True Leasing

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True Leasing

If you decide that an equipment lease is the way for your business to go when trying to get the equipment you need to run your business, you will need to decide which lease structure will best fit your needs. The most standard equipment lease structure is the agreement known as the true lease. It is a basic lease and is adaptable to a variety of circumstances and payment arrangements.

True Lease = Fair Market Value Lease

Another name for a true equipment lease is a fair market value lease. It is so named because the structure of the lease allows you to purchase the equipment at the end of the lease for its fair market value. The fair market value is the amount of money the equipment could reasonably sell for on the market. This is the only type of lease that requires that you pay fair market value at the end of the lease term if you decide that you want to own the equipment permanently.

Advantages of a True Lease

One of the advantages to an equipment lease structured as a true lease is that it offers one of the lower monthly payments than other options, and even some financing options (although if you buy the equipment after the lease expires, you will pay much more overall than you would if you had financed through a bank originally). And, because a lease is easier to obtain than traditional financing, you will find that you do not have to present a business plan or have good business credit. As long as your lease is less than $100,000, you should be able to get the equipment you need based on your personal credit and your willingness and ability to make the monthly payments. This has the added advantage of allowing you to maintain a reserve of capital for other expenses, as a true lease requires very little money up front and out of pocket.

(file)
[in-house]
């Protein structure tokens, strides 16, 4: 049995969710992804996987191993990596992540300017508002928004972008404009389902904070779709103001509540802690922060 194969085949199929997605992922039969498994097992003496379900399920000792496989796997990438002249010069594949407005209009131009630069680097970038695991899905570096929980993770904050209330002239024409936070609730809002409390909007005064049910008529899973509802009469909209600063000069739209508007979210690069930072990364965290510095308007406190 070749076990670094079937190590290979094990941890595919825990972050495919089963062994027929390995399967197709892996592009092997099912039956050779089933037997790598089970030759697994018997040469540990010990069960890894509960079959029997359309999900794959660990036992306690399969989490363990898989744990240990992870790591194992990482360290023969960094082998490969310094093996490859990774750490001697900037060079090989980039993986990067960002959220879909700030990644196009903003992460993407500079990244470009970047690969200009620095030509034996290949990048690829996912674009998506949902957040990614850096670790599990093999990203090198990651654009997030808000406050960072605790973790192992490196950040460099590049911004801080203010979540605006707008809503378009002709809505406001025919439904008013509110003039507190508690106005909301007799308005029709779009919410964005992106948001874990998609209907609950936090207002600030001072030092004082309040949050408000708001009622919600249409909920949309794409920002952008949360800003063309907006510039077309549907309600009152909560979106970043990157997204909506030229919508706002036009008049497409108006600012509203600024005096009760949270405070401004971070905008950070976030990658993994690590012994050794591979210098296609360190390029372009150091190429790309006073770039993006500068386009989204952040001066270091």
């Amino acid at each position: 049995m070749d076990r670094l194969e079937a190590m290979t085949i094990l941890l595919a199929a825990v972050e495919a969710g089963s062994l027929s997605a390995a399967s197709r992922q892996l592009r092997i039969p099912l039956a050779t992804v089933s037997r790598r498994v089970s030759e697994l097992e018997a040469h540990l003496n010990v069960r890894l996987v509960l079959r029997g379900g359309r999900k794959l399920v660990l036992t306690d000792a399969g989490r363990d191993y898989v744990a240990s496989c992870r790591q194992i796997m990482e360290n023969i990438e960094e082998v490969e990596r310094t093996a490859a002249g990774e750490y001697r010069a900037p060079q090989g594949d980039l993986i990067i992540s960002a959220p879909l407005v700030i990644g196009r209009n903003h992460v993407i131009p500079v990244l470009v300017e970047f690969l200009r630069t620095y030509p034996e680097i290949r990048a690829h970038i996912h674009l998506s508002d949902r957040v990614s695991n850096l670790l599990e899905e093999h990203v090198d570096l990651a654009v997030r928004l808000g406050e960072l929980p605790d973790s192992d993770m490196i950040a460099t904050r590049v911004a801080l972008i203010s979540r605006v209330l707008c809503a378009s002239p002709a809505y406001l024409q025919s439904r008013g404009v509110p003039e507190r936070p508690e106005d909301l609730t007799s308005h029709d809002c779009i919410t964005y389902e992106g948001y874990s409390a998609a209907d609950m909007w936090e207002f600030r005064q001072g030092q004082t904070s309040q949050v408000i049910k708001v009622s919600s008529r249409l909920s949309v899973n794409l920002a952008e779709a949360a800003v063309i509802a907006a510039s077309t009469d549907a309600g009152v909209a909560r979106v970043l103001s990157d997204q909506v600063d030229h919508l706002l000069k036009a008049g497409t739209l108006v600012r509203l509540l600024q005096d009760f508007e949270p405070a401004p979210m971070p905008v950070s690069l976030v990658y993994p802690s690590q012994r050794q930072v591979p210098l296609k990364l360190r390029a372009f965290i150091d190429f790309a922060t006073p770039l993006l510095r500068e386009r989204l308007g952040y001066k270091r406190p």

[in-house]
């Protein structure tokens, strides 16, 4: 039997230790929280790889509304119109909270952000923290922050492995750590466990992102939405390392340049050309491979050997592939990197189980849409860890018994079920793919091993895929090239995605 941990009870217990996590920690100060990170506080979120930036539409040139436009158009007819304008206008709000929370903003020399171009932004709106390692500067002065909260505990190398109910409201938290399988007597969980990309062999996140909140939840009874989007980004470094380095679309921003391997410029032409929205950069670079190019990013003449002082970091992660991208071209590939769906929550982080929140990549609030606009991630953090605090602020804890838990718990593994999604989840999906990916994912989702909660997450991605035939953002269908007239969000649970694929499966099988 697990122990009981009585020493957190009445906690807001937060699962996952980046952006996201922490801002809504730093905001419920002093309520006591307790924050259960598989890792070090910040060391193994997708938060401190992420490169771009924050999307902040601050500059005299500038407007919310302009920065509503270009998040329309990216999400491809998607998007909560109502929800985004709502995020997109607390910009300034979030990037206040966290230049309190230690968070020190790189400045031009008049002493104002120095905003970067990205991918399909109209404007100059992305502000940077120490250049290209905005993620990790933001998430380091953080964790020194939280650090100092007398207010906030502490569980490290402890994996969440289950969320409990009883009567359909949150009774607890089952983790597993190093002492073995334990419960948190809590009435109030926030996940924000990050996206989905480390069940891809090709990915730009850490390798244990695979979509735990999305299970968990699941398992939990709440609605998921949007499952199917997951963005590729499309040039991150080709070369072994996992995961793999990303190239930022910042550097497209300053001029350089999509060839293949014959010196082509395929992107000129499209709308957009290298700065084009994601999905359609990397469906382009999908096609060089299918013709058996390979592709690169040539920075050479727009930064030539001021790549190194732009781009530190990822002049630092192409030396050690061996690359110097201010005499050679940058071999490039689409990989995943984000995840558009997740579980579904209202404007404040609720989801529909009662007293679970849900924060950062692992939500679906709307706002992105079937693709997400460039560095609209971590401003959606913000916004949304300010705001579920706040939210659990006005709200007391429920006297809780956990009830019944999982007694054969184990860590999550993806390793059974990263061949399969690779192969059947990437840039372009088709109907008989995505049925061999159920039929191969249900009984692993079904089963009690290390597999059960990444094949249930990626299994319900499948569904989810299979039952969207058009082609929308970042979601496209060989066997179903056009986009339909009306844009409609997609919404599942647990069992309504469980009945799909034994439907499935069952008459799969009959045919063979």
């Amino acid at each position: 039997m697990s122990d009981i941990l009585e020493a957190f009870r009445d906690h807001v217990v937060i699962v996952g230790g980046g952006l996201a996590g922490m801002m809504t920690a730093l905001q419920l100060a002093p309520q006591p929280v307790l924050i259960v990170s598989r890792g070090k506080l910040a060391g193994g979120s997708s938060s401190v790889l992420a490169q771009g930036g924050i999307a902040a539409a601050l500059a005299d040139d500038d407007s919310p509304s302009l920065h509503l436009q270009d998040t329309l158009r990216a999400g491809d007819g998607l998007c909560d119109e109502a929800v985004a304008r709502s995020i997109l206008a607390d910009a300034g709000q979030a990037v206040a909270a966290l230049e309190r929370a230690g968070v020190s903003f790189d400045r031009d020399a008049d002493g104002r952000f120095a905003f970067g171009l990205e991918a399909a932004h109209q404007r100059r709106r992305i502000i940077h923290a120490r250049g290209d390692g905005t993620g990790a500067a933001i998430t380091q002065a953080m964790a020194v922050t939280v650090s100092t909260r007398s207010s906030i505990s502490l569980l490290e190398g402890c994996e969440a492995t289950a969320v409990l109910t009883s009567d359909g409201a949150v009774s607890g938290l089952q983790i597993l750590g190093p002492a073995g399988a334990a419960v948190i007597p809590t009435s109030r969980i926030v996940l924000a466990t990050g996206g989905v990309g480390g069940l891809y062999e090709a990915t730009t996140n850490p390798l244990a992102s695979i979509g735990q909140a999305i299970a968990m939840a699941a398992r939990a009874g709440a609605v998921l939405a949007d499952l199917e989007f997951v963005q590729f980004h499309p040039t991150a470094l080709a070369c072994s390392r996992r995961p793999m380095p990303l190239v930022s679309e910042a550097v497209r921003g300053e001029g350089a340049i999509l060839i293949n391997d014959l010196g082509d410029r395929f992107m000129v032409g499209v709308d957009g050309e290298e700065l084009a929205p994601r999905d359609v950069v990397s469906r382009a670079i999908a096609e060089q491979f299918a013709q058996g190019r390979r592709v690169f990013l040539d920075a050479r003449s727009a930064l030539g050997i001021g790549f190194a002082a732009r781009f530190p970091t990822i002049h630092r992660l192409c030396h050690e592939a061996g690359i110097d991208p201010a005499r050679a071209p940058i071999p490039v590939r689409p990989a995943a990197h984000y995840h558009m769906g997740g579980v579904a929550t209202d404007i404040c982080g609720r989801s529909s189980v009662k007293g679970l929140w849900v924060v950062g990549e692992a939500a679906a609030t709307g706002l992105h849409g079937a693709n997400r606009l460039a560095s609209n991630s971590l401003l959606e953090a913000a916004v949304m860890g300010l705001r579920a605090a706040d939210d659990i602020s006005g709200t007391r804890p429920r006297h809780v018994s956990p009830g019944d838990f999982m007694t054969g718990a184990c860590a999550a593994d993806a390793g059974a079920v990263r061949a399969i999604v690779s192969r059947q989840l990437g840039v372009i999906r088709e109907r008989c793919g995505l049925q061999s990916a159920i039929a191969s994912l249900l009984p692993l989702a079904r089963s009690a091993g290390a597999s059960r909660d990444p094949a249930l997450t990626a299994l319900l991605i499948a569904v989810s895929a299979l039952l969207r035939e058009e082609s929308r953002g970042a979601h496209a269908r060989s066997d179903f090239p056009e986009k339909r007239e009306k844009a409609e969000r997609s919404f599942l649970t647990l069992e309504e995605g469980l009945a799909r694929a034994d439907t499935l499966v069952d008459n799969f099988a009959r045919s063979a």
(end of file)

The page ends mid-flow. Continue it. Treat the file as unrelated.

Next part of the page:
The true lease also has the advantage of providing a tax deduction from some of the payments. This can help you save money in the long run by allowing you to keep more of what you make, rather than turning it into the government. As always, though, before claiming a deduction you should consult your accountant or a tax attorney to make sure that all of your ducks are in a row for deducting your equipment lease payments.

True Lease Versatility

A true equipment lease is also quite versatile. It is easy to add features like seasonal payments and deferred payments. This can give you valuable time to earn the money you need to make your payments in times where your revenue ebbs and if you are just starting a business and will not have a revenue stream for two or three months. If you have special payment needs, you can ask your leasing company to build these concerns into your true lease.

Finally, the true equipment lease offers the largest number of options when the lease is finished. You can buy the equipment outright, at fair market value, as discussed above, you can renew the lease on the same equipment, you can turn the equipment in and lease elsewhere or buy elsewhere, or you can upgrade to new equipment. The versatility of the true lease is the reason that it makes such a great base to work upon as you tailor your lease agreement to the needs of your business.

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